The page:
Connecticut Innovations, which oversees CTNext, operates through state funding to provide a range of financing for entrepreneurs and startup companies throughout Greater Hartford. The company acts as an investment firm specifically for Connecticut-based tech companies in early stages of development.
Known as “Connecticut’s innovation ecosystem,” CTNext arms entrepreneurs and startups with resources, guidance and networking opportunities to encourage business growth and success. Innovation Destination: Hartford sat down with CTNext Senior Program Associate Jessica Dodge to find out more about the organization’s initiatives.
Dodge, whose background includes working with non-profits and small businesses, is excited about the many ways CTNext supports Hartford-area entrepreneurs and was happy to discuss the organization’s Entrepreneur Innovation Awards program.
IDH: Connecticut Governor Dannel Malloy and private-sector leaders collaborated to establish CTNext in the 2011 Connecticut Jobs Bill. The goal was to support the growth of entrepreneurs and startup companies throughout Connecticut. What type of support does CTNext provide?
DODGE: CTNext provides Connecticut entrepreneurs and local startups with resources to help them grow.
CTNext provides valuable tools for success including access to mentors, advisors, co-working opportunities, networking, licensing and funding. Through CTNext, entrepreneurs and startups can work closely with other state agencies, including Connecticut’s Department of Economic and Community Development (DECD). We also identify and contract with partners who help the entrepreneurial community find talent, space and mentoring. The partners live in the communities we’re looking to help and serve as an extension of our brand and mission.
Our support services are not restricted to Hartford—we provide help throughout the Greater Hartford region and throughout the state to companies of all types. We also tailor our support to the needs of each individual entrepreneur or startup company. We’re not one size fits all and neither are the entrepreneurs in the ecosystem.
Our ultimate goal is to be the go-to resource for Connecticut entrepreneurs and small businesses. If an entrepreneur is looking for a resource we don’t have, we will connect them to the right place.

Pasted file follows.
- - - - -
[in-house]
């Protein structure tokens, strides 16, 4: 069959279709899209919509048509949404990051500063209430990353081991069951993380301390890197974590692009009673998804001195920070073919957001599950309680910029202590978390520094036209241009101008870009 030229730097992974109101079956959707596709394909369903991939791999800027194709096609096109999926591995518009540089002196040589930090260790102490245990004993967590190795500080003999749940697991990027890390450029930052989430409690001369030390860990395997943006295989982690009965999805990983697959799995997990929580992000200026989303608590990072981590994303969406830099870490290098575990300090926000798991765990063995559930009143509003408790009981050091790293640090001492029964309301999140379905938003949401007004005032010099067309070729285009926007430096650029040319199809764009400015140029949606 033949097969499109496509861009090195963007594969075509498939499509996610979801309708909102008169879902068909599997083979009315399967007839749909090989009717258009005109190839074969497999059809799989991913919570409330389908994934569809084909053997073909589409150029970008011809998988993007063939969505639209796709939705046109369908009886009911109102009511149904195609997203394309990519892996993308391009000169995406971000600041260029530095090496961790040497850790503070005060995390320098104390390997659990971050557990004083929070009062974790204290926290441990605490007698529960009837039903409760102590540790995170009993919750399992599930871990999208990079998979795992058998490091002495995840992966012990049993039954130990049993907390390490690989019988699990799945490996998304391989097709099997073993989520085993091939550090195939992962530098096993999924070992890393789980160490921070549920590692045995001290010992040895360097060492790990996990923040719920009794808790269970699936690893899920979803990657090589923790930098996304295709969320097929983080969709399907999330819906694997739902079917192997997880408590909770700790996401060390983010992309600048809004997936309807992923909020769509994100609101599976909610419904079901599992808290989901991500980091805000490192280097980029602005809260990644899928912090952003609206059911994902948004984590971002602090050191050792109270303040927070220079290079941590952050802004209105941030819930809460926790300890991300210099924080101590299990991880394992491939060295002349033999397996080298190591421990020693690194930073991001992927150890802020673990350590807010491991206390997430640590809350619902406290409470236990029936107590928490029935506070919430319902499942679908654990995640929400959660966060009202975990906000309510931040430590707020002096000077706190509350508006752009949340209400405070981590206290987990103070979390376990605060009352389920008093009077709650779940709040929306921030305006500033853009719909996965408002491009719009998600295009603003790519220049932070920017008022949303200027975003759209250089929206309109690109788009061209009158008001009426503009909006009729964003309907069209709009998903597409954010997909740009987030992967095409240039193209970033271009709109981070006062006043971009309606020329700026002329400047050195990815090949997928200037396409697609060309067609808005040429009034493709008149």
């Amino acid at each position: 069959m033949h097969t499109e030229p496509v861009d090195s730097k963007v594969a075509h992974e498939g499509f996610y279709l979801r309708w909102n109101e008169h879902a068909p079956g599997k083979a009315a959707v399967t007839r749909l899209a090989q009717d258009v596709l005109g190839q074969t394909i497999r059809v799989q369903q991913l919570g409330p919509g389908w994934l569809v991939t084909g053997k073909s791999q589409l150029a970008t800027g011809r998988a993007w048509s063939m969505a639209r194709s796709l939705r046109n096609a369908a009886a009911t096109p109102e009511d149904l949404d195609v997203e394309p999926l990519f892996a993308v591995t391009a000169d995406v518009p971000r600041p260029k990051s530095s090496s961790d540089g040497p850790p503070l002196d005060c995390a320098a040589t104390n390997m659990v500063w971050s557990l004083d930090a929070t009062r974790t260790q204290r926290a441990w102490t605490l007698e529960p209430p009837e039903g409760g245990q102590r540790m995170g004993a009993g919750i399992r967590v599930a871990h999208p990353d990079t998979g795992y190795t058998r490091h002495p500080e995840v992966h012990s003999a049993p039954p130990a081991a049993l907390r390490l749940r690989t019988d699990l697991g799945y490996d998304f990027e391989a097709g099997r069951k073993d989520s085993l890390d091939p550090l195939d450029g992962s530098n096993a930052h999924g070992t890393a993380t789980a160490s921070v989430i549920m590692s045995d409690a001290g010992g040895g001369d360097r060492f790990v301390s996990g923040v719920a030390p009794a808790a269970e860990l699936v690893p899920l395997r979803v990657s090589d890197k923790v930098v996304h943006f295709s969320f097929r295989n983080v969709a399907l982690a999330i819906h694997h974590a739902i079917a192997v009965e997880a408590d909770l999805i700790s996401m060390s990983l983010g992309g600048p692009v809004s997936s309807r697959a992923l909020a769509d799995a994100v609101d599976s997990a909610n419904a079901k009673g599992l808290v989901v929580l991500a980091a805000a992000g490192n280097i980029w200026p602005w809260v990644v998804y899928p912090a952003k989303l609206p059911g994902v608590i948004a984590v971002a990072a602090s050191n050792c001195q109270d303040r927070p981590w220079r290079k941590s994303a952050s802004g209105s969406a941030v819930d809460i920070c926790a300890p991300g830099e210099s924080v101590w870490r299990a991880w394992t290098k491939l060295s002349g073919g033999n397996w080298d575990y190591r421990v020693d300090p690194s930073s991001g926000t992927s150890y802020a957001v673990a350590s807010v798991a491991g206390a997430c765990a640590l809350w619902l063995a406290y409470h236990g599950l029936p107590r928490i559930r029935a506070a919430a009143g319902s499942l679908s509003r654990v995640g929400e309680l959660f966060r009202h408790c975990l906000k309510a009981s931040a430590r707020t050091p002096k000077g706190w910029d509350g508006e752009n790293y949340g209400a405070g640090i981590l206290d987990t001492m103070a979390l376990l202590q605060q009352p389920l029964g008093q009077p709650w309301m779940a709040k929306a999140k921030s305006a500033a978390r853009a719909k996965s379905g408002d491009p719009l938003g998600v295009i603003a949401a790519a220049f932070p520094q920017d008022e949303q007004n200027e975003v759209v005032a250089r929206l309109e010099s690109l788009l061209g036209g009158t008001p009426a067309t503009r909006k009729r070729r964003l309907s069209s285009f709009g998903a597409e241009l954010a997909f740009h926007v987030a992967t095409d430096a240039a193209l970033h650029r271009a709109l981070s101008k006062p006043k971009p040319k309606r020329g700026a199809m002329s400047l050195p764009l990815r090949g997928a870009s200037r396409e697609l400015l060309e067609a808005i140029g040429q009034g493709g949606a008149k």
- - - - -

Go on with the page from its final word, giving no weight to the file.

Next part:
At the end of the day, we’re creating jobs, generating revenue and keeping jobs in the state.
IDH: How does the funding work?
DODGE: There are a couple different ways we provide funding. There is the partnership network, in which we provide funding to partners who help to create jobs, boost revenues and source talent in Connecticut. Examples of this include co-working spaces, where small businesses can set up shop and collaborate with other professionals, and entrepreneurs in residence, who help advise businesses on all business aspects from establishing a business and preparing an investor pitch to working on a prototype and hiring your first employee.
There are also small grants available through the Entrepreneur Innovation Awards. These funds are awarded through a competitive process and milestone-based. They can be used toward research and development-related projects such as prototyping, performance testing, product or service development, market research and licensing.
IDH: In addition to funding, what other resources does CTNext make available for Connecticut entrepreneurs and startups?
DODGE: Not all entrepreneurs and startup companies require funding—and many we assist are successful without our financial support. Some just need a sounding board, networking opportunities or marketing and business advice, and we provide that also. Our Entrepreneurs in Residence offer useful guidance and advice. CTNext also has a series of helpful webinars, which are available at the resources section of our website.
Entrepreneurs are better and stronger if they have the tools to do it themselves. We help guide them to the tools they need to become independent and self-sufficient. A startup company’s success is the success of our program.
IDH: One of the key focuses at CTNext is the Entrepreneur Innovation Awards. Tell us about the awards program and the types of entrepreneurs and small businesses involved with it.
DODGE: The Entrepreneur Innovation Awards is a quarterly pitch competition that awards grants to Connecticut-area entrepreneurs and small businesses. We started the program in 2014, and since then we’ve had 30 winners and have awarded approximately $294,000.
Each event draws about 40 applicants that are a good mixture of every type of company. A panel of outside judges reviews their submissions and narrows them down to about 10 finalists.
The finalists pitch their project ideas at a live competition, which is judged by a separate panel. Winners may be awarded up to $10,000 for their project idea. Applicants can submit proposals an unlimited number of times; however, they can only win up to three times, with the potential of being awarded up to $30,000.
IDH: What kind of crowd does the Entrepreneur Innovation Awards Pitch Night draw?
DODGE: Anyone can attend the Entrepreneur Innovation Awards event. The events are free and open to the public. Attendees include investors, venture capital companies, staff, fellow entrepreneurs, service providers, and family and friends of the presenting entrepreneurs. It’s a great opportunity to network and collaborate with 150 like-minded individuals.